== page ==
The voices of Tax Policy Center's researchers and staff
The House Republican plan to make permanent the individual income and estate tax provisions of the Tax Cuts and Jobs Act (TCJA) would add almost $3.8 trillion to the federal budget deficit from 2026-2038, according to a new estimate by the Tax Policy Center. Even after taking into account macroeconomic effects, the bill would cut taxes by nearly $3.6 trillion over the period.
The bill, expected to be approved tomorrow by the House Ways & Means Committee, would cut taxes by an average of $1,600 per household in 2026, boosting average after-tax incomes by 1.6 percent. Under current law, most individual income tax provisions and the estate tax cuts of the TCJA are scheduled to expire at the end of 2025.
TPC estimated the revenue and distributional effects of only the “Protecting Family and Small Business Tax Cuts Act of 2018” (PFSBTCA). It has not yet estimated the effects of two much smaller companion bills.
The measure would cut taxes by about $640 billion from 2019-2028, though effectively all of those reductions would occur in the three years from 2026-2028. Over the following full decade, tax revenues would fall by $3.2 trillion. Taking into account the economic effects, the bill would cut tax revenue by about $570 billion in the first three years and by nearly $3 trillion over the next 10 years.
The biggest benefits of the PFSBTCA would go to households making between $357,000 and $836,000 (those in the top 95-99 percent of the income distribution), whose after-tax incomes would rise by 3.3 percent in 2026, or by an average of $14,700. By contrast, those in the bottom 20 percent of the income distribution (who will make $28,600 or less in 2026) would get a tax cut of about $100, or roughly 0.5 percent of their after-tax income. Middle-income households would get an average tax cut of about $1,000, or 1.3 percent of their after-tax income. The highest income households—those making $3.9 million or more—would see an average tax cut of $105,000, the biggest reduction in dollar terms but only about 1.1 of their after-tax income. Overall, about 45 percent of the bill's benefits would go to the top 5 percent of earners.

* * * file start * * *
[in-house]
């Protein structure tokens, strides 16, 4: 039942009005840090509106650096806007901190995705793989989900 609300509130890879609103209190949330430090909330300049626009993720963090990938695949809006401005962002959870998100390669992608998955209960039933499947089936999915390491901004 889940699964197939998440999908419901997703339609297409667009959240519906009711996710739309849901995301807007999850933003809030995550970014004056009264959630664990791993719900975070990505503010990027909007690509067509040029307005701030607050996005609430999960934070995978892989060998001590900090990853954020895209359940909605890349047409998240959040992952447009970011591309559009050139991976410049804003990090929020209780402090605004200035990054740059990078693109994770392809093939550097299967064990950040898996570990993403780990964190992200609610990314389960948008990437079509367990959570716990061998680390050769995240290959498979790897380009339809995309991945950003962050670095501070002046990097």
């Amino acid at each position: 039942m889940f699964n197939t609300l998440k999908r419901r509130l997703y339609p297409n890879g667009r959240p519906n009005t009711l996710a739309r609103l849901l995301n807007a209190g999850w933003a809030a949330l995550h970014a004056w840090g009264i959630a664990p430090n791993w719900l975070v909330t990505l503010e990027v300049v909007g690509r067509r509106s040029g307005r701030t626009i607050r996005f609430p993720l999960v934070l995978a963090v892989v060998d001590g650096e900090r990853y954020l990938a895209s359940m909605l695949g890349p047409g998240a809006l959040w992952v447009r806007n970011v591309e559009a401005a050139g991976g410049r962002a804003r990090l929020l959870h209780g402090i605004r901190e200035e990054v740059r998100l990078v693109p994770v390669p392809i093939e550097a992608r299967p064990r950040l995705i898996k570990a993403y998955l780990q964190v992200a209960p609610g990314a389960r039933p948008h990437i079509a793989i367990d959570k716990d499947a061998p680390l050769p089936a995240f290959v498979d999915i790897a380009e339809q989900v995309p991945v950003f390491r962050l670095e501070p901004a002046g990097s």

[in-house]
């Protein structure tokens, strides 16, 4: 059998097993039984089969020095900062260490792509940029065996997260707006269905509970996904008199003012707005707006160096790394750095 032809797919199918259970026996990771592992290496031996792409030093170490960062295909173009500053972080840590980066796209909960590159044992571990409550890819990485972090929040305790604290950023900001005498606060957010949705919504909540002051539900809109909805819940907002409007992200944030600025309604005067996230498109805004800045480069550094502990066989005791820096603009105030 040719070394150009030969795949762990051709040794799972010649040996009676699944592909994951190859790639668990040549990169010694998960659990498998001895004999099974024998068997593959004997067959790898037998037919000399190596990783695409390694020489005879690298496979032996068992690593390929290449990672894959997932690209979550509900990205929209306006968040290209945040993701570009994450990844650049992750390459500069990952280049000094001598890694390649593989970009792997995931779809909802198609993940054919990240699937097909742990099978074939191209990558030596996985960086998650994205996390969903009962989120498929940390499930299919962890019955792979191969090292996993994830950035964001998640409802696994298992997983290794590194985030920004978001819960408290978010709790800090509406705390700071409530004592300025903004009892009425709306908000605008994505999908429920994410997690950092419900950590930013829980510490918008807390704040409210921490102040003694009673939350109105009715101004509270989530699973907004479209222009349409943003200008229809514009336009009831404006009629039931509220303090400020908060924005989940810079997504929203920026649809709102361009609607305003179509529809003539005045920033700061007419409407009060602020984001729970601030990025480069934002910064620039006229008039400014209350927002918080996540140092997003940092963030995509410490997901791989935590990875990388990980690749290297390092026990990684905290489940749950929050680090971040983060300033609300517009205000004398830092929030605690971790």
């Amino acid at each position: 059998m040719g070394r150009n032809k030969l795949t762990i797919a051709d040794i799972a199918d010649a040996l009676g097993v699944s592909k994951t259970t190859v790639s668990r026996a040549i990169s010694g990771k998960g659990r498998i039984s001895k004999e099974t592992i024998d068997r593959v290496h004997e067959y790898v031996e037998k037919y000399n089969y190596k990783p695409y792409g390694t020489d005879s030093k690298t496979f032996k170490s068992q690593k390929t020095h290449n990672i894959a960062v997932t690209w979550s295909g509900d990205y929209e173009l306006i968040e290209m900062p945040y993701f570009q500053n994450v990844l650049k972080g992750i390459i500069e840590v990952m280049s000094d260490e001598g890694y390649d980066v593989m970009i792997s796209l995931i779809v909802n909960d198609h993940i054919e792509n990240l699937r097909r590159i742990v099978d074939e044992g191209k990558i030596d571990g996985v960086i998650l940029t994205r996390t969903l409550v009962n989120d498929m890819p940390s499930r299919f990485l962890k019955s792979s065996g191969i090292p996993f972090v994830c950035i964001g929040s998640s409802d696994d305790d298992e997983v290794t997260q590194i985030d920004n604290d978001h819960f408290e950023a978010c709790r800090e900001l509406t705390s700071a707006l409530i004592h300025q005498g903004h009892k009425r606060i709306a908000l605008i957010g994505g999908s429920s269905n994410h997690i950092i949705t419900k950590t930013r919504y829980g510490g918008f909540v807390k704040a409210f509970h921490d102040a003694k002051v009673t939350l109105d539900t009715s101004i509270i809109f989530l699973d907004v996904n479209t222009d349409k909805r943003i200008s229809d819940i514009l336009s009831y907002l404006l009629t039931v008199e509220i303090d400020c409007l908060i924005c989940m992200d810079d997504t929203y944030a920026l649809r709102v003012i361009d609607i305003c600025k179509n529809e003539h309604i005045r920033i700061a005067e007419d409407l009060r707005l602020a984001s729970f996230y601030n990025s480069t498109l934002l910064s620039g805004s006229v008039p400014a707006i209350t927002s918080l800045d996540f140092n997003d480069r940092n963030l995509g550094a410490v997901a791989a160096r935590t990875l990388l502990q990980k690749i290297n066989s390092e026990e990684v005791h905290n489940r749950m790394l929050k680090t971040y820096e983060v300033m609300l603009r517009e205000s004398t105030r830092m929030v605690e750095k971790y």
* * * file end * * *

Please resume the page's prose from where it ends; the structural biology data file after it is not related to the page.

PFSBTCA would be somewhat less generous than the TCJA for the highest-income households because it extends only the individual and estate tax provisions of the 2017 law. The TCJA’s corporate tax cuts, which overwhelmingly benefited high-income households, were permanent and thus already are built into the current law baseline.
While households in every income group would get a tax cut—on average—not all taxpayers would benefit. TPC estimates that about two-thirds of households would get a tax cut while 9 percent would pay more under the bill and about one-quarter would pay roughly the same federal income tax as under today’s law. Among those paying higher taxes, the average tax increase will be about $3,800. The main reasons why people would pay more under the PFSBTCA: The continued repeal of personal exemptions and extending the TCJA’s cap on the state and local tax (SALT) deduction.
Extending the individual tax cuts would increase incentives for work and savings. Those benefits would be offset by higher interest rates but, on net, would result in a modest increase in economic output. That somewhat higher output from 2026-2028 would occur primarily due to increased incentives to work from lower marginal tax rates on labor income and from increased demand for goods and services. However, those effects would diminish over time as deficits crowd out increasing amounts of capital. Overall, slightly higher output would reduce the bill’s revenue loss by only about 5 percent.
The bill to extend the TCJA’s individual and estate tax cuts has the same structural flaws as the original. It is an enormous budget-buster that primarily benefits high-income households. This bill has no chance of receiving the 60 votes it needs to pass the Senate, and may not even get through the House. But when Congress does get around to extending the individual tax cuts—as it likely will down the road-- one hopes it will do so in a more fiscally responsible and better targeted way.
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J. Scott Applewhite/AP Photo